My first husband, Ben Davis, was a chemist for Polaroid from 1961 until the ’80s. In the early days, I can remember Dr. Land calling my husband during the night if he got a big idea. I have so many photos as he brought home cameras almost every weekend to test the film, but, unfortunately, they are mostly in Massachusetts. I even have some early black and whites which you had to coat with a special chemical that came with the box of film. I can only imagine what was in that! I remember it smelled pretty bad. The early color photos curled badly so Polaroid came up with idea of attaching the sticky card board backs. Then they developed the system that combined everything in one photo — no separate coating or backs. That really brought on instant photography in a big way. P.S. The children in these pictures are mine! — Linda Glaser, Naples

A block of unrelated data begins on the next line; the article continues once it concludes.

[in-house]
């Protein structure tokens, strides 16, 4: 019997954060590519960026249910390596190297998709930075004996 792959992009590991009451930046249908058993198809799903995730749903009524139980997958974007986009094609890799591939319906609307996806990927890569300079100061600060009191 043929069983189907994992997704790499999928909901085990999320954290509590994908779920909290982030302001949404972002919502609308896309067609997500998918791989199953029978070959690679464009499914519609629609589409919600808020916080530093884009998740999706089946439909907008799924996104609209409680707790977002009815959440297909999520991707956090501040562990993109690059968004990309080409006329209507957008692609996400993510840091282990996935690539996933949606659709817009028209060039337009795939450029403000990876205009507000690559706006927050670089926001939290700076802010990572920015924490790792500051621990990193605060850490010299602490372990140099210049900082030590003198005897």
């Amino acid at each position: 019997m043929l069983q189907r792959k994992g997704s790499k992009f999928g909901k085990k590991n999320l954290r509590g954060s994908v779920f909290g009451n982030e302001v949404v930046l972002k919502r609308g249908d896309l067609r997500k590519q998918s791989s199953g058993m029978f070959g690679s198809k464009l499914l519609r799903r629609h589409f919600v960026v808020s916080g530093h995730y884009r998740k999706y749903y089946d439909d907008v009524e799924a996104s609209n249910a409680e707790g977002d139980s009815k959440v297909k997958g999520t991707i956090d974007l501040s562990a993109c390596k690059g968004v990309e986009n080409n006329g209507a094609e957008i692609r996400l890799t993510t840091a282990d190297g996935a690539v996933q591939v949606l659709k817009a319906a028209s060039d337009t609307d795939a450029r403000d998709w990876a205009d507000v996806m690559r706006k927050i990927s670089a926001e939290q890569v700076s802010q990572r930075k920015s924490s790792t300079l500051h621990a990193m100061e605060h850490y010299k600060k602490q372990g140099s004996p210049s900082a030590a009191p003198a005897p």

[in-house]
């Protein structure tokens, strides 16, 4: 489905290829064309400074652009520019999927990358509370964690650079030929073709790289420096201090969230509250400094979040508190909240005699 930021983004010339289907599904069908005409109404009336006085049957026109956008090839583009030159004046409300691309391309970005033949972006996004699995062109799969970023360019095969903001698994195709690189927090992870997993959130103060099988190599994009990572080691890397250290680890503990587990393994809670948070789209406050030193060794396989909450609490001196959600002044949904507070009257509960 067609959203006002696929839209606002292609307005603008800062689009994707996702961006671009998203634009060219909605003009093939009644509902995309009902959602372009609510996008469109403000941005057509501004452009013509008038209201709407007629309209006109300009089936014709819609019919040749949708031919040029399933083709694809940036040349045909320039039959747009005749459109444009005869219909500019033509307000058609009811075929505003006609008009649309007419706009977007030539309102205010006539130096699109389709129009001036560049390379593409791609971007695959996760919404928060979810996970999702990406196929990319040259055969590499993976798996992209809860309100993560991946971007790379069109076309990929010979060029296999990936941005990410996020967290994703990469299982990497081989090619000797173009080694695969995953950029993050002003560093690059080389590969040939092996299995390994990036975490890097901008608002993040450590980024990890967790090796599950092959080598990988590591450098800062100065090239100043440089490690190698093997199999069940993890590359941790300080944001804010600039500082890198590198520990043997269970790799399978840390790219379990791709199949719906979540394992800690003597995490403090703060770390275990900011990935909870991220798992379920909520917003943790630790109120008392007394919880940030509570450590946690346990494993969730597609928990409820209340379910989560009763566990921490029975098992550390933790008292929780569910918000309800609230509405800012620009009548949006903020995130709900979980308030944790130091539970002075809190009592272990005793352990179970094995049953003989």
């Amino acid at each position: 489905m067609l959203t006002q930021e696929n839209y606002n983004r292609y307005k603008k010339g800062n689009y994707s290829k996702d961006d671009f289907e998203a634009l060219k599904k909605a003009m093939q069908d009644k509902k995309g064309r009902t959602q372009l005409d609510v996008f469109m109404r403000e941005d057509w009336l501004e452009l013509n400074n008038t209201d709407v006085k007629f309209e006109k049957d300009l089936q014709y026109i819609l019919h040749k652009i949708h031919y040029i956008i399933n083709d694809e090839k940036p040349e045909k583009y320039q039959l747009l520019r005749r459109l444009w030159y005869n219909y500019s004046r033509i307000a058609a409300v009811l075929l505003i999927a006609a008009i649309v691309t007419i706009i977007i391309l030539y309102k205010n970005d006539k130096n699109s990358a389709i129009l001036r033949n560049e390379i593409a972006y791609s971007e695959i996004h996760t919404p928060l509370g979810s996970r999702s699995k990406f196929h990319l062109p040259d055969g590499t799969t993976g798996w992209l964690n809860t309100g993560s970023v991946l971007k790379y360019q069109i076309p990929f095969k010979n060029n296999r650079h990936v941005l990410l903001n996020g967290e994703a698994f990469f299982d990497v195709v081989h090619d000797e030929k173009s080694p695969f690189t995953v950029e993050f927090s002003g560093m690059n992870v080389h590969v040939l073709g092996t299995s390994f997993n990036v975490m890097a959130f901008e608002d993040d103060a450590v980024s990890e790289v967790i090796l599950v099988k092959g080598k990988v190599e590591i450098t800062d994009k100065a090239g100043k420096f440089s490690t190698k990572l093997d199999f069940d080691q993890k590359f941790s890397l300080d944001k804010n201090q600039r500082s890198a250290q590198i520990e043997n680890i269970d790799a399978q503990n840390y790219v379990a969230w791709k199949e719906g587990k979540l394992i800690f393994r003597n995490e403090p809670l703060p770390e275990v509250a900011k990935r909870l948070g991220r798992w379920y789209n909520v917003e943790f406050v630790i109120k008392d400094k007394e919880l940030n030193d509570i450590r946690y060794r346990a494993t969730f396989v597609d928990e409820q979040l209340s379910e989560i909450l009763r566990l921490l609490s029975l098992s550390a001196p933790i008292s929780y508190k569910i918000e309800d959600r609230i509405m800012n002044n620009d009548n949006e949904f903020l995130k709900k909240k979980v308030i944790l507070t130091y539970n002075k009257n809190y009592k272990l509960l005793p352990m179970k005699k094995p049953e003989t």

Maybe you still use it now and then. Or perhaps it’s gathering dust on some shelf in the garage or waiting in a box, ready for your next yard sale. Your Polaroid. Brownies and Instamatics were fine, but no other camera gave the shooter the immediacy, the intimacy and the elation of reproducing life in their hand.